Sermons

Summary: We think that we must protect what we have, and do not see those in need as brothers and sisters in disguise. But God puts back in our sacks more than enough when we walk on a mission of mercy and a journey of faith, caring for the hungry and needy.

Takoma Park Baptist Church, Washington, DC, October 16, 1988 (World Hunger Sunday)

Somehow, when our whole orientation is consuming and enjoying and entertaining ourselves, we pay no attention to anything beyond today. What we have today we use, and assume that tomorrow will take care of itself. And so for years this family had enjoyed prosperity; they had achieved some degree of success in the business world, they had made a tidy profit selling their goods and produce, they had, just because of the sheer size of the family and its holdings, accomplished some stature in their community. No one really was prepared for the thought that this particular family, which seemed so close-knit, which gave the appearance of success, should be pinched.

But they were. They came upon some hard times. When the skies turned blazing hot, when the refreshing waters of the little seasonal streams dried up, and when the price of food began to edge upward, they began to hurt. Too many mouths to feed and too little to do it with. Where was the ample pantry of last year now? Where the fine feasts and the sumptuous pig-outs they had enjoyed? It was not particularly easy to adjust to new circumstances; in some sense the prosperous have a harder time adjusting to poverty than do those who are already poor, they have to adjust their thinking before they can adjust their budgets. Those of us who grin and speak of living in a style to which we would like to become accustomed speak vigorously of not being able to make it on forty thousand, fifty thousand, but it's all a matter of expectations and of desires. Most of us spend up to and beyond our means and if the means shrinks the desires don't. If what I have shrinks, what I want does not shrink at exactly the same time.

And so this family, this powerful, influential family, had not properly prepared for the emergency. Maybe it would not have even felt like an emergency to your average inner city family; maybe to those who habitually water down the soup and stretch the bologna and pick up government cheese it would not have been a crisis. But to folks whose standard of living had been on the comfortable side, now there was a real crunch. Now not only was it likely there would be no more fashionable clothes, no more posh transportation, no more indulgent entertainments … not only was it likely there would be no more extras, but now it seemed that even the very basics were in short supply. Food itself was running low. Mother Hubbard's cupboard was indeed bare and this powerful clan took steps. This family was never without some recourse, and so they moved to do what they had to do to survive, as most of us would when our families' futures are in jeopardy. However much you and I may fear crime and hate drug dealing, however much we may be revolted at the thought of prostitution or of gambling, still we do have to see that when people are up against the wall sometimes the pride goes down the drain, and self-respect takes a back seat to sheer survival. I do not excuse these things, I do not condone muggings and illicit dealings, but I can at least see that if someone thinks he is desperate why he may resort to this tactic.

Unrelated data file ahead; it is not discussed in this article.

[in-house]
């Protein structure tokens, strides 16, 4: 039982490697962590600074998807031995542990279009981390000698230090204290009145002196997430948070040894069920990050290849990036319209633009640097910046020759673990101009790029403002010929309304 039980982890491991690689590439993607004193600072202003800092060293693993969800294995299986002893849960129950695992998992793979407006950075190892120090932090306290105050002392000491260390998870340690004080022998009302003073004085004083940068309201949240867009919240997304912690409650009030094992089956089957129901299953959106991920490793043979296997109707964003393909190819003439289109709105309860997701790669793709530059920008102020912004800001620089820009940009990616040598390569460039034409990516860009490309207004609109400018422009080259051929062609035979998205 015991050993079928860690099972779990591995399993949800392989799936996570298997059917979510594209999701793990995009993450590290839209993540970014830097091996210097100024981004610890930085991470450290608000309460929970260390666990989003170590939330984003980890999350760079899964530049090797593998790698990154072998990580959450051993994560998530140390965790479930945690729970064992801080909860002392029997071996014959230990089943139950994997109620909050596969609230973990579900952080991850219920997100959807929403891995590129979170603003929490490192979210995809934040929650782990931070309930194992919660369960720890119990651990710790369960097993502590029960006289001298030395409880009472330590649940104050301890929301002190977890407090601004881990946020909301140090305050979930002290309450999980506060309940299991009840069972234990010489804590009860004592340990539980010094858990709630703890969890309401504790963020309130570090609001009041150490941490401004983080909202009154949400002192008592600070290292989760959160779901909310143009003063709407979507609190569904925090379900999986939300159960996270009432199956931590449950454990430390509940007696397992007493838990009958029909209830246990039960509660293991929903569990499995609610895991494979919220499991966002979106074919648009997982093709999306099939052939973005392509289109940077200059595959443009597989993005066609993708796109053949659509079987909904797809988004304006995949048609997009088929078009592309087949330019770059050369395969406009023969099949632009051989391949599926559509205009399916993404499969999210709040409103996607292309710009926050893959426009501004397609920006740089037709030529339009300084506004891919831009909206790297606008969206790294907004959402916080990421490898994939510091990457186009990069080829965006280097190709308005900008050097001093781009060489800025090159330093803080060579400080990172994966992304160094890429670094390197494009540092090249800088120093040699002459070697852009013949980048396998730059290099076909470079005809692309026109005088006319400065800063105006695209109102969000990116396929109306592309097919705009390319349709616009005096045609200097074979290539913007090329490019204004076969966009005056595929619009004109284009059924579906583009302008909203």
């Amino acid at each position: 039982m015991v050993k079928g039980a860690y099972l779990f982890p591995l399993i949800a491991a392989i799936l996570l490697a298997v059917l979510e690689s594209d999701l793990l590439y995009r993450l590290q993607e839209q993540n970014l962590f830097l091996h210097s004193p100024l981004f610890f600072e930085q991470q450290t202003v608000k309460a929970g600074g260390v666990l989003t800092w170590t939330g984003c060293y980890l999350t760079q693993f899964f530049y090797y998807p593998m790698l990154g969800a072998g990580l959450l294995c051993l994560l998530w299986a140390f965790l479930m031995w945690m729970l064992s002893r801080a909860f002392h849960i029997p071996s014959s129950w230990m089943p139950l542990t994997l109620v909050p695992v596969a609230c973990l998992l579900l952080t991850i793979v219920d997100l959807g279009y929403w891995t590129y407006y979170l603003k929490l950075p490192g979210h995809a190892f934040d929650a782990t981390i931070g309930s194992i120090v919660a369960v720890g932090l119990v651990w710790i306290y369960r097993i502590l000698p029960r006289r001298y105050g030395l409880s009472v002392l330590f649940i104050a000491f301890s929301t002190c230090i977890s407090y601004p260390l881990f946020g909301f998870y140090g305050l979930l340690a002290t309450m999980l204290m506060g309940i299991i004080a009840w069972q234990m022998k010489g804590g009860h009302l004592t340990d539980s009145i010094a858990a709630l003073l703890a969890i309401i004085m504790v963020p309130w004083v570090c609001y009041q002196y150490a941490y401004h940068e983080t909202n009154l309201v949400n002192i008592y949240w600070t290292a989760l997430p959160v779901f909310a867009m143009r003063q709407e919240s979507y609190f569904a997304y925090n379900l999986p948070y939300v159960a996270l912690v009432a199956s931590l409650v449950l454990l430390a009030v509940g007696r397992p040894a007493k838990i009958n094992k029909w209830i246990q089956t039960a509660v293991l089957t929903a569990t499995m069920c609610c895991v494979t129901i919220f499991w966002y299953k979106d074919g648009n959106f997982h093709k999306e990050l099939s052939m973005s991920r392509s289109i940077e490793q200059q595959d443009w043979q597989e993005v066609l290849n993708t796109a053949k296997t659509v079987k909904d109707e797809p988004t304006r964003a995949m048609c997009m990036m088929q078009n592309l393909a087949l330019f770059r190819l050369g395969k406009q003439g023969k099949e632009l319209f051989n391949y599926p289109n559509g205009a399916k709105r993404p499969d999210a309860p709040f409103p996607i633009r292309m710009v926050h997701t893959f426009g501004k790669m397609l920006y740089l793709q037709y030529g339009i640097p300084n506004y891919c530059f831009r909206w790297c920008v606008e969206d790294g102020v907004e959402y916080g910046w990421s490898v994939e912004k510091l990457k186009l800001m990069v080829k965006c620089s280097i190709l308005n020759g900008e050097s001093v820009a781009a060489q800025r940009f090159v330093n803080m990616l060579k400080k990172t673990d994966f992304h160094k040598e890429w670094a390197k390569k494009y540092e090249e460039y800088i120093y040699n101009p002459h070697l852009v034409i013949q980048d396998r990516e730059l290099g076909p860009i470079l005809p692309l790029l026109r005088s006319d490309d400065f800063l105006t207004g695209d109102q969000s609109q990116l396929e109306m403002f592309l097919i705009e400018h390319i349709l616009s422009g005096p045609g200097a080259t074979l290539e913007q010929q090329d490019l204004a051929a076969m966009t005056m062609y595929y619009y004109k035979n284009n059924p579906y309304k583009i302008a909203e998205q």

But this family in question, these sturdy scions of society, these once-prosperous, once-successful pillars of strength, they now did what they had to do. Using the resources that remained and dipping down into their pockets and their credit, off they went to another place to buy food. Knowing that in a distant place there was enough, they hurried off to supply themselves and stave off starvation.

And as it was that late one afternoon after days of traveling and nights of fitful sleep, they came to the city where the food could be had, if you brought the right price. Confident of their resources, well aware that even if their own land had failed to produce food and if their own business had fallen on hard times, that still they could depend on their wits and their negotiating skills, they appeared before the official in charge of selling the food. Those of us, you see, who have grown up in a certain echelon of society are just used to having our own way. We expect that others will sit up and take notice when we walk into the room; we, because we are who we are ... because we are citizens of this country, because we are members of this class or this race, because we are middle class and not hard-core poor, because we are educated and not ignorant, because we live in a good community and not in the slums. Some of us just think of ourselves as in charge of our lives and destinies and we expect others to serve us. Even when we come with our hands out and find ourselves in some kind of need, we good middle-class upstanding citizen types just expect others to do what we want and when we want it.

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